By Heba Girgis
Impunity Watch Reporter, Africa
KHARTOUM, Sudan—Southern Sudan, which achieved its independence from Sudan just last year after several decades of civil war, has just expelled a United Nations human rights officer after the South Sudan government objected to a United Nations report raising allegations of atrocities carried out by South Sudan’s army.
The head of the United Nations Mission in South Sudan, Hilde F. Johnson, described this expulsion as a “breach of the legal obligations” of South Sudan’s government “under the charter of the United Nations.” Ms. Johnson said that human rights monitoring “must be protected.” She also noted that, “human rights violations and discrimination were at the core of the South Sudanese struggle during decades of civil war.”
The United Nations High Commissioner for Human Rights, Navi Pillay, noted in a press release, “I urge the government of South Sudan to reverse its expulsion order and find a solution to this unfortunate episode, which contradicts the government’s publicly stated commitment human rights.”
The United States has also condemned the expulsion. Mark Toner, the Spokesman of the United States State Department noted that the US government fully supported the United Nations Mission in South Sudan. The Mission was put if effect to strengthen the government, institutions, provide humanitarian relief, and also to monitor, mitigate and prevent conflict throughout the country.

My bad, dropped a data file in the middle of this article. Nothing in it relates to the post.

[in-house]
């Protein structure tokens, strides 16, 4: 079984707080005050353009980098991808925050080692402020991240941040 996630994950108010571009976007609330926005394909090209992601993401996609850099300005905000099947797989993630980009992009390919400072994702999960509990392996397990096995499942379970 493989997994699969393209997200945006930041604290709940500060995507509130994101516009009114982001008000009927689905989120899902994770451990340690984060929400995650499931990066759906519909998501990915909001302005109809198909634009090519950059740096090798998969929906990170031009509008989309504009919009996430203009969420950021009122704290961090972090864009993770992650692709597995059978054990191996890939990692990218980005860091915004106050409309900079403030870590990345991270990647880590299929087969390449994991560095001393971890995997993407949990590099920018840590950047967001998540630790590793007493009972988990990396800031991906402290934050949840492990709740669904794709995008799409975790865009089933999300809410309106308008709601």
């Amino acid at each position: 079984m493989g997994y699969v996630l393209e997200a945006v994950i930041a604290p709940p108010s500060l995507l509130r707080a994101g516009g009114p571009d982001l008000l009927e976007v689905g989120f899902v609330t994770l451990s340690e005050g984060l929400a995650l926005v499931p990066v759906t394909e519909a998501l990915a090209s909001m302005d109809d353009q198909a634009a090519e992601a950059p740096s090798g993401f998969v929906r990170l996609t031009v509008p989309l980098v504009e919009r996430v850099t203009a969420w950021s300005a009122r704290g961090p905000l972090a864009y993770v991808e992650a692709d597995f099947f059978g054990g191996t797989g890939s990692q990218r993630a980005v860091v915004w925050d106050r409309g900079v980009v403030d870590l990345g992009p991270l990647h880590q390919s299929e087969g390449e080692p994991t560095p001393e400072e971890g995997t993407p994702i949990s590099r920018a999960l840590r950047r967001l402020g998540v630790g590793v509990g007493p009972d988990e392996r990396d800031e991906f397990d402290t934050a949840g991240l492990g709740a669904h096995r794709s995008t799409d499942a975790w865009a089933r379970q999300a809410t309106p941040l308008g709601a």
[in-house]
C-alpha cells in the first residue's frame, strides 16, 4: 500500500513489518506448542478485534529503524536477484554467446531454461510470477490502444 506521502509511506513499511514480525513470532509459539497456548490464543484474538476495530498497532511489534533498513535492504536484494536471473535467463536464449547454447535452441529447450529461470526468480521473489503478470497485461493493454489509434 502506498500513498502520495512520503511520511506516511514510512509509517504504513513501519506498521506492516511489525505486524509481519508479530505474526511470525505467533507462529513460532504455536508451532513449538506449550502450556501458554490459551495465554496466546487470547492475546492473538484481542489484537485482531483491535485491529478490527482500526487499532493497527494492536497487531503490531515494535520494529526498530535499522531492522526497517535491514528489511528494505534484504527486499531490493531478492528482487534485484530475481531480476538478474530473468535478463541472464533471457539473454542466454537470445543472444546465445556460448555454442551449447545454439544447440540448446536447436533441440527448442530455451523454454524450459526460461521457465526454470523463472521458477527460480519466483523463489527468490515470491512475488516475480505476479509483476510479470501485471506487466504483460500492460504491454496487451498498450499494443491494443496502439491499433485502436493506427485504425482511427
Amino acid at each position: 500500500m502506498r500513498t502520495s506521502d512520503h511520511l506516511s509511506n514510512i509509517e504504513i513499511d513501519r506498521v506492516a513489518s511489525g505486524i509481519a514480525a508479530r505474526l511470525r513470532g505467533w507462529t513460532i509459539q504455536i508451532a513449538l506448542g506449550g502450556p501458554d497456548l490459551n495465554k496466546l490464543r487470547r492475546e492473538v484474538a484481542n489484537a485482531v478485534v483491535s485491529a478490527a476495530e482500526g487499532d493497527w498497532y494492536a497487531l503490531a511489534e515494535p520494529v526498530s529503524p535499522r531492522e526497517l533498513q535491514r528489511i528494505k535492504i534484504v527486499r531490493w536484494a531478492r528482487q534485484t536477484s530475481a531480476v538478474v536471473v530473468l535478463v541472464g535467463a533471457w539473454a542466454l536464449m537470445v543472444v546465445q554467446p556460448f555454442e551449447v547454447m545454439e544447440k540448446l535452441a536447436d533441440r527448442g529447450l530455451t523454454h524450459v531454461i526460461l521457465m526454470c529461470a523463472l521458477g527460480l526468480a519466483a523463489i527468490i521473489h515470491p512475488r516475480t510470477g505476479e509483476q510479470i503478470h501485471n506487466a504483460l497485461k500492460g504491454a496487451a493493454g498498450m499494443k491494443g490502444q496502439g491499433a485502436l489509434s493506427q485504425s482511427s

This is actually the second time that a United Nations human rights investigator has been coerced to leave South Sudan. A little over a year ago, in August 2011, the former head of the United Nations human rights division, Benedict Sannoh, was attacked and badly beaten after he was taken from his hotel room by ten South Sudanese police officers. They left Sannoh at a hospital after the attack.
The attack occurred just after Sannoh had refused to allow the police officers to search his bags and enter his hotel room in the country’s capital of Juba. His injuries were so severe that he spent five days in the hospital and was later sent abroad for future treatment.
This expulsion is even more devastating with the knowledge of the human rights violations that occur against blacks in many regions of both Sudan and Southern Sudan. The Southern Sudanese government is also targeting human rights defenders and other activists for speaking out against these violations.
United Nations sources, named the officer who was expelled as Sandra Beidas, and further noted that the expulsion may have been related to an August report accusing the army of torturing, raping and killing civilians.
For further information, please see:
Sudan Tribune – Top UN Official Urges South Sudan to Reverse Expulsion of Human Rights Officer – 10 November 2012
All Africa – Race-Based Violence and Torture – 8 November 2012
The Guardian – South Sudan Expels UN Human Rights Worker – 5 November 2012
The New York Times – South Sudan Expels UN Rights Officer – 5 November 2012